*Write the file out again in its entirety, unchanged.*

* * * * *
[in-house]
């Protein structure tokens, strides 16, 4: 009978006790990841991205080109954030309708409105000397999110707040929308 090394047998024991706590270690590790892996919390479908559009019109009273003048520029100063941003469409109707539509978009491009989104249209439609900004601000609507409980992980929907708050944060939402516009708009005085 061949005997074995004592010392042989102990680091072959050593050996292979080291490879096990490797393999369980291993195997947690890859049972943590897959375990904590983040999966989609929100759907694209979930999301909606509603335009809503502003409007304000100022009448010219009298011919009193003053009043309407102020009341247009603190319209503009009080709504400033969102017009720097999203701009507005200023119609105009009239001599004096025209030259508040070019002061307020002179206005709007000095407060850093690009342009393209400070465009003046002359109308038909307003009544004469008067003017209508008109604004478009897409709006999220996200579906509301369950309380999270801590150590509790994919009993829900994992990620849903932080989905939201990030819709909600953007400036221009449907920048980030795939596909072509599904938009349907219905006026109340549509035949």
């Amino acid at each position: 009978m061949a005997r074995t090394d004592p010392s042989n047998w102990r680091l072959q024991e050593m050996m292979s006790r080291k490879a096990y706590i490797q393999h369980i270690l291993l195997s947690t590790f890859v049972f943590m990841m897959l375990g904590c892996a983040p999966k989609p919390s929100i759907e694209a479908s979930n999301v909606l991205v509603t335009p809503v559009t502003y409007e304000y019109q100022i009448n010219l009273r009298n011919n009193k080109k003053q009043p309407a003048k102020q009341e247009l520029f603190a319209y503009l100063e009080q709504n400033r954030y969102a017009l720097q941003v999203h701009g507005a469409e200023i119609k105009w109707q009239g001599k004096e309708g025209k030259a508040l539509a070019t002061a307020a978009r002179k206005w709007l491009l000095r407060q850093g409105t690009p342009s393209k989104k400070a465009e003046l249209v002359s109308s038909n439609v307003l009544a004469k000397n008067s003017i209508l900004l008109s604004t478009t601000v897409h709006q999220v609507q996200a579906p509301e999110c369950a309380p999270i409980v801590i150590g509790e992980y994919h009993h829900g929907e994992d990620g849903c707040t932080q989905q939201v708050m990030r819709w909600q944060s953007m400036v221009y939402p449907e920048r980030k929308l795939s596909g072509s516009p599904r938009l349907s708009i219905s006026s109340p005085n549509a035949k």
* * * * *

[in-house]
């Protein structure tokens, strides 16, 4: 009978006790990841991205080109954030309708409105000397999110707040929308 090394047998024991706590270690590790892996919390479908559009019109009273003048520029100063941003469409109707539509978009491009989104249209439609900004601000609507409980992980929907708050944060939402516009708009005085 061949005997074995004592010392042989102990680091072959050593050996292979080291490879096990490797393999369980291993195997947690890859049972943590897959375990904590983040999966989609929100759907694209979930999301909606509603335009809503502003409007304000100022009448010219009298011919009193003053009043309407102020009341247009603190319209503009009080709504400033969102017009720097999203701009507005200023119609105009009239001599004096025209030259508040070019002061307020002179206005709007000095407060850093690009342009393209400070465009003046002359109308038909307003009544004469008067003017209508008109604004478009897409709006999220996200579906509301369950309380999270801590150590509790994919009993829900994992990620849903932080989905939201990030819709909600953007400036221009449907920048980030795939596909072509599904938009349907219905006026109340549509035949």
């Amino acid at each position: 009978m061949a005997r074995t090394d004592p010392s042989n047998w102990r680091l072959q024991e050593m050996m292979s006790r080291k490879a096990y706590i490797q393999h369980i270690l291993l195997s947690t590790f890859v049972f943590m990841m897959l375990g904590c892996a983040p999966k989609p919390s929100i759907e694209a479908s979930n999301v909606l991205v509603t335009p809503v559009t502003y409007e304000y019109q100022i009448n010219l009273r009298n011919n009193k080109k003053q009043p309407a003048k102020q009341e247009l520029f603190a319209y503009l100063e009080q709504n400033r954030y969102a017009l720097q941003v999203h701009g507005a469409e200023i119609k105009w109707q009239g001599k004096e309708g025209k030259a508040l539509a070019t002061a307020a978009r002179k206005w709007l491009l000095r407060q850093g409105t690009p342009s393209k989104k400070a465009e003046l249209v002359s109308s038909n439609v307003l009544a004469k000397n008067s003017i209508l900004l008109s604004t478009t601000v897409h709006q999220v609507q996200a579906p509301e999110c369950a309380p999270i409980v801590i150590g509790e992980y994919h009993h829900g929907e994992d990620g849903c707040t932080q989905q939201v708050m990030r819709w909600q944060s953007m400036v221009y939402p449907e920048r980030k929308l795939s596909g072509s516009p599904r938009l349907s708009i219905s006026s109340p005085n549509a035949k």